“It is here,” croaked the grizzled woman with a voice as dry as sand.
The feeling of a cold talon squeezing about her chest caused Betty to clench her jaw. A shallow exhale whistled through her teeth like the last gasp from a deflated balloon. She turned her head ever so slightly. There, she could see from the corner of her eye, in the corner of the room, was a tall figure covered in black. It could have been a giant smudge of soot smeared across the wallpaper. Except for the eyes, which glowed bright red, like burning coals of fire.
The figure had haunted her since she was a child. Mr. Lonely she had named it. Any happiness had been fleeting. Mr. Lonely had seen to that. Betty could always feel its presence. She’d been to psychiatrists, taken every kind of pill, self medicated, tried religion, everything.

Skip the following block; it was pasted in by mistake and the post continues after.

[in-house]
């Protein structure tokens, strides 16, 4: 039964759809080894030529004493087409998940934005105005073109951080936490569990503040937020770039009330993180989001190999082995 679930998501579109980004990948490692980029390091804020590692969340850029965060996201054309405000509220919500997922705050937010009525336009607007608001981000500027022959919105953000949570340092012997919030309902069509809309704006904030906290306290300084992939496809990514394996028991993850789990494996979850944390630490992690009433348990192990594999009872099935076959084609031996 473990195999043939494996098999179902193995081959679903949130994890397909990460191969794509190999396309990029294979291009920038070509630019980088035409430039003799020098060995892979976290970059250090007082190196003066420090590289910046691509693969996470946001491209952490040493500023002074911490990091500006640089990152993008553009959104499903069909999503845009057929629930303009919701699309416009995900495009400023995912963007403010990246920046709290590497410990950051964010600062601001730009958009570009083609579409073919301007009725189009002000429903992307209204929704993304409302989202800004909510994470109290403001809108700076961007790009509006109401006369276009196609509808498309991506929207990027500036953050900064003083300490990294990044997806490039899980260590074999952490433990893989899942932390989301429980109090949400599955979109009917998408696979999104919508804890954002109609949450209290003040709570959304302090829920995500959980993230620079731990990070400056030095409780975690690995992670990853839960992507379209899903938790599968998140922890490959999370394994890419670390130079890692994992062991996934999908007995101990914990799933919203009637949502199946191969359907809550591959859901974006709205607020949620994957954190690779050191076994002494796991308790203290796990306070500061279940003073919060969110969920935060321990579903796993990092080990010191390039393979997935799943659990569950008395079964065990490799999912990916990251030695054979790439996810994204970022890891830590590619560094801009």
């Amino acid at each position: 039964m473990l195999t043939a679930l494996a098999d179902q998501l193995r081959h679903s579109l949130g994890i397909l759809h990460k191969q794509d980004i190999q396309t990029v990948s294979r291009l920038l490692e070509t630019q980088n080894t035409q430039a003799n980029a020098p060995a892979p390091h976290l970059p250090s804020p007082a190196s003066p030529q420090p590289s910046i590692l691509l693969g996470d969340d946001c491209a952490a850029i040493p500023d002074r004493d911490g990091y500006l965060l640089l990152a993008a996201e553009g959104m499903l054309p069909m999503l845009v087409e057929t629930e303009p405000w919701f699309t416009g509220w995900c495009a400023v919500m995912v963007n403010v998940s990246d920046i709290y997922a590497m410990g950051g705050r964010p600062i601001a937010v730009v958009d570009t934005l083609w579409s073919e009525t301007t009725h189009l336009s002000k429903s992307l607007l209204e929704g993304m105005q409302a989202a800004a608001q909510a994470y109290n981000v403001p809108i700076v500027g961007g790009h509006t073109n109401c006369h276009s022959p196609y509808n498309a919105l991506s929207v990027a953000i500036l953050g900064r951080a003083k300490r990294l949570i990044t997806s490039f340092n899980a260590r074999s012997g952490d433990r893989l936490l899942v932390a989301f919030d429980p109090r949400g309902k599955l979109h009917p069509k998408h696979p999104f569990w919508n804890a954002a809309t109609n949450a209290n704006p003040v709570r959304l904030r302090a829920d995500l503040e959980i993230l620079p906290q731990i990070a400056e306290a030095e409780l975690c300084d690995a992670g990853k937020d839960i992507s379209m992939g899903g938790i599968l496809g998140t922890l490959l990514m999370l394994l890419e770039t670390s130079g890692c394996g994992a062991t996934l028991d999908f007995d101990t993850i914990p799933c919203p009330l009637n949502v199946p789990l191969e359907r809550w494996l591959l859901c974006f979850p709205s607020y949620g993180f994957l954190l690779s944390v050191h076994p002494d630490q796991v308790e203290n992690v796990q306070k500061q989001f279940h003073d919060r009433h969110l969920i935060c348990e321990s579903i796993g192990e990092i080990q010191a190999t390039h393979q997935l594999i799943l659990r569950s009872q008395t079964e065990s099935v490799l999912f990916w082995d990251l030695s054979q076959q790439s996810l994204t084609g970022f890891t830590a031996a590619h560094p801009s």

“Yes,” Betty hissed, “in the corner.”
A strange buzzing sound skittered about the room, rising in pitch until it turned into an intense squeal. Betty was about to raise her hands to cover her ears when it stopped.
“It is done. You are free.”
With that the old woman rose, and left.
Betty smiled, and then stopped, jutting her head about the room. Mr. Lonely was gone. A strange lightness of being seemed to bubble up from inside her. She could feel it all the way down to her bones. For the first time since she was a child, Betty was happy.